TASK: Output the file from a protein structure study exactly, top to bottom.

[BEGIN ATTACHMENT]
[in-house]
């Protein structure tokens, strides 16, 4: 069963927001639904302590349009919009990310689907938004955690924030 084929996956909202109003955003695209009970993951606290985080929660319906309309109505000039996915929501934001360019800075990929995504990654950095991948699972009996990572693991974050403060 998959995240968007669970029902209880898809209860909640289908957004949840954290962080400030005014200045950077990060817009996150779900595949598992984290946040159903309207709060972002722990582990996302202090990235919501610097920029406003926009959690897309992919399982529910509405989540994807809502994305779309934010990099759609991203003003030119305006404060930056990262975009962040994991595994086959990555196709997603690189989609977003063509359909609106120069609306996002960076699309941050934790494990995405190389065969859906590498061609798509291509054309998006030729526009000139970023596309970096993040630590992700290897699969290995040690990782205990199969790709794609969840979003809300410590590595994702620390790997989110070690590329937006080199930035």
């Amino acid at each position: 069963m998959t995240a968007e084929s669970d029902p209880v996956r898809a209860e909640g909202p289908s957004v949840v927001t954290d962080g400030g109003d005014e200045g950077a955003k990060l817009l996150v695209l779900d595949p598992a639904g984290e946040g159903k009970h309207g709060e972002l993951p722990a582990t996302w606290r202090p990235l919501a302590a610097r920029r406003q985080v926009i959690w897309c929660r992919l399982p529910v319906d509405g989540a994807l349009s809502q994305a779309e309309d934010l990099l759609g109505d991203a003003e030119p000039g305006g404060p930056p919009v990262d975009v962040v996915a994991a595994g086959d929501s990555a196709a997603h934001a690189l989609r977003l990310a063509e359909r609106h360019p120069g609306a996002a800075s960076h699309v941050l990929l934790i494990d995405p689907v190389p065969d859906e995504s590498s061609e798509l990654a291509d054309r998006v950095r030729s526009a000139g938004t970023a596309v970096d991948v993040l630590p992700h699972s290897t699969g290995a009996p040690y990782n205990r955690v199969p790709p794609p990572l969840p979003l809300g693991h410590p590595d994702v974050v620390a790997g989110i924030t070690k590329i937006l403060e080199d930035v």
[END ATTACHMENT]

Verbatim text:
[in-house]
């Protein structure tokens, strides 16, 4: 069963927001639904302590349009919009990310689907938004955690924030 084929996956909202109003955003695209009970993951606290985080929660319906309309109505000039996915929501934001360019800075990929995504990654950095991948699972009996990572693991974050403060 998959995240968007669970029902209880898809209860909640289908957004949840954290962080400030005014200045950077990060817009996150779900595949598992984290946040159903309207709060972002722990582990996302202090990235919501610097920029406003926009959690897309992919399982529910509405989540994807809502994305779309934010990099759609991203003003030119305006404060930056990262975009962040994991595994086959990555196709997603690189989609977003063509359909609106120069609306996002960076699309941050934790494990995405190389065969859906590498061609798509291509054309998006030729526009000139970023596309970096993040630590992700290897699969290995040690990782205990199969790709794609969840979003809300410590590595994702620390790997989110070690590329937006080199930035």
């Amino acid at each position: 069963m998959t995240a968007e084929s669970d029902p209880v996956r898809a209860e909640g909202p289908s957004v949840v927001t954290d962080g400030g109003d005014e200045g950077a955003k990060l817009l996150v695209l779900d595949p598992a639904g984290e946040g159903k009970h309207g709060e972002l993951p722990a582990t996302w606290r202090p990235l919501a302590a610097r920029r406003q985080v926009i959690w897309c929660r992919l399982p529910v319906d509405g989540a994807l349009s809502q994305a779309e309309d934010l990099l759609g109505d991203a003003e030119p000039g305006g404060p930056p919009v990262d975009v962040v996915a994991a595994g086959d929501s990555a196709a997603h934001a690189l989609r977003l990310a063509e359909r609106h360019p120069g609306a996002a800075s960076h699309v941050l990929l934790i494990d995405p689907v190389p065969d859906e995504s590498s061609e798509l990654a291509d054309r998006v950095r030729s526009a000139g938004t970023a596309v970096d991948v993040l630590p992700h699972s290897t699969g290995a009996p040690y990782n205990r955690v199969p790709p794609p990572l969840p979003l809300g693991h410590p590595d994702v974050v620390a790997g989110i924030t070690k590329i937006l403060e080199d930035v």